South Africa is 'not falling apart' says defiant Zuma at start of ANC conference
South Africa's president Jacob Zuma said his country is not “falling apart” as he opened a conference which will decide whether he remains as leader of the African National Congress.
The 70 year old, whose five years at the helm of the party that has led South Africa since the end of Apartheid have been marked by corruption and drift, called on delegates to re-elect him today.
Mr Zuma launched what is expected to be a successful defence of his position from Deputy President Kgalema Motlanthe, with a song paying tribute to his predecessor and ANC hero Nelson Mandela. As the conference, held every five years, got underway in the central city of Mangaung, images of Mr Mandela, currently recovering from an operation, were everywhere: cut-outs were draped from lamp-posts and his name evoked in speeches and song.
His successors, first Thabo Mbeki and then Mr Zuma, are accused of squandering his legacy and leading the rainbow nation into a state of dissolution. The massacre at the Marikana mine earlier this year the worst mass killing by the police since the end of Apartheid; and two credit downgrades have added to the perception that the country is in a downward spiral.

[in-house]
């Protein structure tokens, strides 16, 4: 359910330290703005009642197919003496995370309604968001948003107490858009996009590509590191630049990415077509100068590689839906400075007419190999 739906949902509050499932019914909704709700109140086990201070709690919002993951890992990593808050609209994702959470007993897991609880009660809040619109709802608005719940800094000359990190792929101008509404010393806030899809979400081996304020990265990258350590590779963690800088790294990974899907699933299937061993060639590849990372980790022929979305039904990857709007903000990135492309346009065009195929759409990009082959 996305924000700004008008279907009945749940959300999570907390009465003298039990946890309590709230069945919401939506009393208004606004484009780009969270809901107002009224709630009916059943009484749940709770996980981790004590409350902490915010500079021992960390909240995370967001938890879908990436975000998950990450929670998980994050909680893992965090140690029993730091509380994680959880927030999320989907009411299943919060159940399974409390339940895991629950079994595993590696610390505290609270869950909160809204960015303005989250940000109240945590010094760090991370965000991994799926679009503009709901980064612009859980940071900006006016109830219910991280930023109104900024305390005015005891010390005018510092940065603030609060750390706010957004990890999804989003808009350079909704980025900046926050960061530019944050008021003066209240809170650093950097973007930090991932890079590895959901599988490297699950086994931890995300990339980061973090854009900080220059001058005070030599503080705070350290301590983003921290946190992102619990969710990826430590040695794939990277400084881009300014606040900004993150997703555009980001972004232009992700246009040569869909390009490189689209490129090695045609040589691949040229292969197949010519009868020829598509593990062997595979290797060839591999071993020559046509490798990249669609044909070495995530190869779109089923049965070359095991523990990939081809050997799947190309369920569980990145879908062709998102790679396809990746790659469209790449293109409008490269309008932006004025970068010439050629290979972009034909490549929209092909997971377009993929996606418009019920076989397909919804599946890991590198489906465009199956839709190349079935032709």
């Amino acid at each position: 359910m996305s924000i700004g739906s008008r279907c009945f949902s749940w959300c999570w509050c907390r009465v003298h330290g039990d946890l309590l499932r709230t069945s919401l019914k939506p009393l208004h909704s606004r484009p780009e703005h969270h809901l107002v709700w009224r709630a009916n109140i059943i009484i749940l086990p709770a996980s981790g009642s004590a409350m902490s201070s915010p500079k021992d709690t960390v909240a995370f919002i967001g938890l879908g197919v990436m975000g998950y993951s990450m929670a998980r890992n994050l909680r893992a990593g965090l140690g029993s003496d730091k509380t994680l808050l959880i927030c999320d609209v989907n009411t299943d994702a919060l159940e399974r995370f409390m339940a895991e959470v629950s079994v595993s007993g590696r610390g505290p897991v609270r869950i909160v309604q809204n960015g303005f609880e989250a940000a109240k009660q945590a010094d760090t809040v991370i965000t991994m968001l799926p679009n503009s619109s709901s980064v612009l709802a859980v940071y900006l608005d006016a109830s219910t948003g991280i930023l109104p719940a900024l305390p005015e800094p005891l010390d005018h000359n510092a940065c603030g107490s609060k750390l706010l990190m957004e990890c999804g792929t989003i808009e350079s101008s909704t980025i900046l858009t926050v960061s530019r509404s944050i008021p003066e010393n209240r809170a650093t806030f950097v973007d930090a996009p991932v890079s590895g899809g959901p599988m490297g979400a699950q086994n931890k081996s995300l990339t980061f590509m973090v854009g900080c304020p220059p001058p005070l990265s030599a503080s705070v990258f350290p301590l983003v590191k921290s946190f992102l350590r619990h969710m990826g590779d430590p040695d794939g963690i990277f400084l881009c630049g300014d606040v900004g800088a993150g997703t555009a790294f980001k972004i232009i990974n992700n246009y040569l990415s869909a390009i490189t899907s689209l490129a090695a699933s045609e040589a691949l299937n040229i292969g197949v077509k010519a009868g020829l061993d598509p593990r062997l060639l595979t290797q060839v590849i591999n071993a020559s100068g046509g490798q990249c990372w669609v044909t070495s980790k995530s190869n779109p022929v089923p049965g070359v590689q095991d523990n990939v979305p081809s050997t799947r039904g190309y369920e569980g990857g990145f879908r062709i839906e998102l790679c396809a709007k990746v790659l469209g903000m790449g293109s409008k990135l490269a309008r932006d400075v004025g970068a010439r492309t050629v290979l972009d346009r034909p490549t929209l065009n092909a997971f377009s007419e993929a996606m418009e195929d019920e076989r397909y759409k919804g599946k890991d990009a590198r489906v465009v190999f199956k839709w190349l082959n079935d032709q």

“Today, the ratings agencies and investors are asking whether the ANC can continue to manage this economy so that we can grow, create jobs, manage our debt and provide policy certainty,” Mr Zuma said. “Yes, the ANC will continue to provide strong economic leadership and steer our economy boldly.”
Behind the scenes the president has fought a bruising battle to hold on to the leadership. His rival, Mr Motlanthe, who briefly led the country as a caretaker president, has been accused of dithering and only declared his intention to challenge a few days before delegates arrived in Mangaung.
Mr Zuma appears to be relying on the return of anti-Apartheid hero Cyril Ramaphosa to frontline politics in order to restore some credibility. Mr Ramaphosa, a former head of the mineworkers' union went on to become South Africa's first black billionaire and will now challenge for the deputy leadership of the ANC. While he remains a powerful figure in the business world, his presence will do little to reassure the rank and file that the party elite is looking after their interests instead of lining its own pockets.
And why are 'southern' ways of speaking spreading north?
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